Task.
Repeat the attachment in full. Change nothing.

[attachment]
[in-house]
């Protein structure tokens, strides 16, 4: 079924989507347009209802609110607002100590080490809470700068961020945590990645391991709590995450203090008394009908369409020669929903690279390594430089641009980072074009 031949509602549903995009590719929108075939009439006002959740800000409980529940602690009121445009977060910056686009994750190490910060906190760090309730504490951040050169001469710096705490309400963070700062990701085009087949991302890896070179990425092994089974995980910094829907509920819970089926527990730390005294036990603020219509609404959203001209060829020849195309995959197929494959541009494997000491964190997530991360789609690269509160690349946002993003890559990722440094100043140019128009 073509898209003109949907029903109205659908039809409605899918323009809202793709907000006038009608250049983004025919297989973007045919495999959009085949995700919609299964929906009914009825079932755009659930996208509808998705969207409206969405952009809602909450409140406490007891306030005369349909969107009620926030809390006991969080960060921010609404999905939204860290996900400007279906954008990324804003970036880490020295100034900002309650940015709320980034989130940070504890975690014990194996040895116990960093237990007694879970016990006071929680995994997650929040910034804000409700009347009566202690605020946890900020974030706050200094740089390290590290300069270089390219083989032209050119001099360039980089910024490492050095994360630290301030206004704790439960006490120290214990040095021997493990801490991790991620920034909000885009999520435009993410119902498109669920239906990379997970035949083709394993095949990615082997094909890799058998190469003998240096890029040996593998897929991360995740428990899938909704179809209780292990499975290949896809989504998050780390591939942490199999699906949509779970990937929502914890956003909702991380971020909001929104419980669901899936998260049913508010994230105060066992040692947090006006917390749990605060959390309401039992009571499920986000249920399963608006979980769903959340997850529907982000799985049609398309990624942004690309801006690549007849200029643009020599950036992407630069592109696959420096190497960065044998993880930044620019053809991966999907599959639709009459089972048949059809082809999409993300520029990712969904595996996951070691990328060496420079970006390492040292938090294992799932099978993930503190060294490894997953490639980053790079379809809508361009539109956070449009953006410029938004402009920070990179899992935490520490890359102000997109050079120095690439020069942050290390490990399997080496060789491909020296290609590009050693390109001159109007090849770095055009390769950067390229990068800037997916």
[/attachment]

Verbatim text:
[in-house]
């Protein structure tokens, strides 16, 4: 079924989507347009209802609110607002100590080490809470700068961020945590990645391991709590995450203090008394009908369409020669929903690279390594430089641009980072074009 031949509602549903995009590719929108075939009439006002959740800000409980529940602690009121445009977060910056686009994750190490910060906190760090309730504490951040050169001469710096705490309400963070700062990701085009087949991302890896070179990425092994089974995980910094829907509920819970089926527990730390005294036990603020219509609404959203001209060829020849195309995959197929494959541009494997000491964190997530991360789609690269509160690349946002993003890559990722440094100043140019128009 073509898209003109949907029903109205659908039809409605899918323009809202793709907000006038009608250049983004025919297989973007045919495999959009085949995700919609299964929906009914009825079932755009659930996208509808998705969207409206969405952009809602909450409140406490007891306030005369349909969107009620926030809390006991969080960060921010609404999905939204860290996900400007279906954008990324804003970036880490020295100034900002309650940015709320980034989130940070504890975690014990194996040895116990960093237990007694879970016990006071929680995994997650929040910034804000409700009347009566202690605020946890900020974030706050200094740089390290590290300069270089390219083989032209050119001099360039980089910024490492050095994360630290301030206004704790439960006490120290214990040095021997493990801490991790991620920034909000885009999520435009993410119902498109669920239906990379997970035949083709394993095949990615082997094909890799058998190469003998240096890029040996593998897929991360995740428990899938909704179809209780292990499975290949896809989504998050780390591939942490199999699906949509779970990937929502914890956003909702991380971020909001929104419980669901899936998260049913508010994230105060066992040692947090006006917390749990605060959390309401039992009571499920986000249920399963608006979980769903959340997850529907982000799985049609398309990624942004690309801006690549007849200029643009020599950036992407630069592109696959420096190497960065044998993880930044620019053809991966999907599959639709009459089972048949059809082809999409993300520029990712969904595996996951070691990328060496420079970006390492040292938090294992799932099978993930503190060294490894997953490639980053790079379809809508361009539109956070449009953006410029938004402009920070990179899992935490520490890359102000997109050079120095690439020069942050290390490990399997080496060789491909020296290609590009050693390109001159109007090849770095055009390769950067390229990068800037997916």